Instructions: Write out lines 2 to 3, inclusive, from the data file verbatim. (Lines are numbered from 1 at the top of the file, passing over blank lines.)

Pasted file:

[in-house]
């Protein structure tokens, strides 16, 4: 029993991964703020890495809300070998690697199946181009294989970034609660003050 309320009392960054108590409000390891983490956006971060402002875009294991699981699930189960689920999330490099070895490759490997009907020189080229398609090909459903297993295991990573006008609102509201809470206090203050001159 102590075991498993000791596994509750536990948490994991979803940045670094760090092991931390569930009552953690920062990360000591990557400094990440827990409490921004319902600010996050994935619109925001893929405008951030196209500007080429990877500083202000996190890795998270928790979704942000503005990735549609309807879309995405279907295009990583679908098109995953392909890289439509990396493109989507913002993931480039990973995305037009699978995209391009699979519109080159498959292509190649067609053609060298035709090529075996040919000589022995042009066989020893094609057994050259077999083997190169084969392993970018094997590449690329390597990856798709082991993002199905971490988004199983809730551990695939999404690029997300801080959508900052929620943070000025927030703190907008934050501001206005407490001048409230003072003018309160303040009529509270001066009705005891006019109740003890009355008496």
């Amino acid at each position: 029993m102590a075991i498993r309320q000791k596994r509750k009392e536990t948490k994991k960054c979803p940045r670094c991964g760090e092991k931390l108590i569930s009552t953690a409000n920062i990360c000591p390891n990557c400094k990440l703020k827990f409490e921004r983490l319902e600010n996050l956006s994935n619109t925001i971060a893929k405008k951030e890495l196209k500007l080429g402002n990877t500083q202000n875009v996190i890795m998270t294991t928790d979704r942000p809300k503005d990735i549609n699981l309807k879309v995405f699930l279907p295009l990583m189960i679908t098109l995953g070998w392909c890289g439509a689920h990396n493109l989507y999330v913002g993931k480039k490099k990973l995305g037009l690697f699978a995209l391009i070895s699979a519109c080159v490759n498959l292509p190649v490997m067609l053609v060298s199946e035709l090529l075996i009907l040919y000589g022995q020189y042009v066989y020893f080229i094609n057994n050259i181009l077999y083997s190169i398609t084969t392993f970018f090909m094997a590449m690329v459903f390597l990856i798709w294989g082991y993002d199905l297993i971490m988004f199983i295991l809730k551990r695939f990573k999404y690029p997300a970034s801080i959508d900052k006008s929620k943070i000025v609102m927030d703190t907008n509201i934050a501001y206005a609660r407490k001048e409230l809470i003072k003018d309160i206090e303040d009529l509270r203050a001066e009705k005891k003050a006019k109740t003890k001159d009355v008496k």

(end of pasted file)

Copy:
């Protein structure tokens, strides 16, 4: 029993991964703020890495809300070998690697199946181009294989970034609660003050 309320009392960054108590409000390891983490956006971060402002875009294991699981699930189960689920999330490099070895490759490997009907020189080229398609090909459903297993295991990573006008609102509201809470206090203050001159 102590075991498993000791596994509750536990948490994991979803940045670094760090092991931390569930009552953690920062990360000591990557400094990440827990409490921004319902600010996050994935619109925001893929405008951030196209500007080429990877500083202000996190890795998270928790979704942000503005990735549609309807879309995405279907295009990583679908098109995953392909890289439509990396493109989507913002993931480039990973995305037009699978995209391009699979519109080159498959292509190649067609053609060298035709090529075996040919000589022995042009066989020893094609057994050259077999083997190169084969392993970018094997590449690329390597990856798709082991993002199905971490988004199983809730551990695939999404690029997300801080959508900052929620943070000025927030703190907008934050501001206005407490001048409230003072003018309160303040009529509270001066009705005891006019109740003890009355008496």
């Amino acid at each position: 029993m102590a075991i498993r309320q000791k596994r509750k009392e536990t948490k994991k960054c979803p940045r670094c991964g760090e092991k931390l108590i569930s009552t953690a409000n920062i990360c000591p390891n990557c400094k990440l703020k827990f409490e921004r983490l319902e600010n996050l956006s994935n619109t925001i971060a893929k405008k951030e890495l196209k500007l080429g402002n990877t500083q202000n875009v996190i890795m998270t294991t928790d979704r942000p809300k503005d990735i549609n699981l309807k879309v995405f699930l279907p295009l990583m189960i679908t098109l995953g070998w392909c890289g439509a689920h990396n493109l989507y999330v913002g993931k480039k490099k990973l995305g037009l690697f699978a995209l391009i070895s699979a519109c080159v490759n498959l292509p190649v490997m067609l053609v060298s199946e035709l090529l075996i009907l040919y000589g022995q020189y042009v066989y020893f080229i094609n057994n050259i181009l077999y083997s190169i398609t084969t392993f970018f090909m094997a590449m690329v459903f390597l990856i798709w294989g082991y993002d199905l297993i971490m988004f199983i295991l809730k551990r695939f990573k999404y690029p997300a970034s801080i959508d900052k006008s929620k943070i000025v609102m927030d703190t907008n509201i934050a501001y206005a609660r407490k001048e409230l809470i003072k003018d309160i206090e303040d009529l509270r203050a001066e009705k005891k003050a006019k109740t003890k001159d009355v008496k």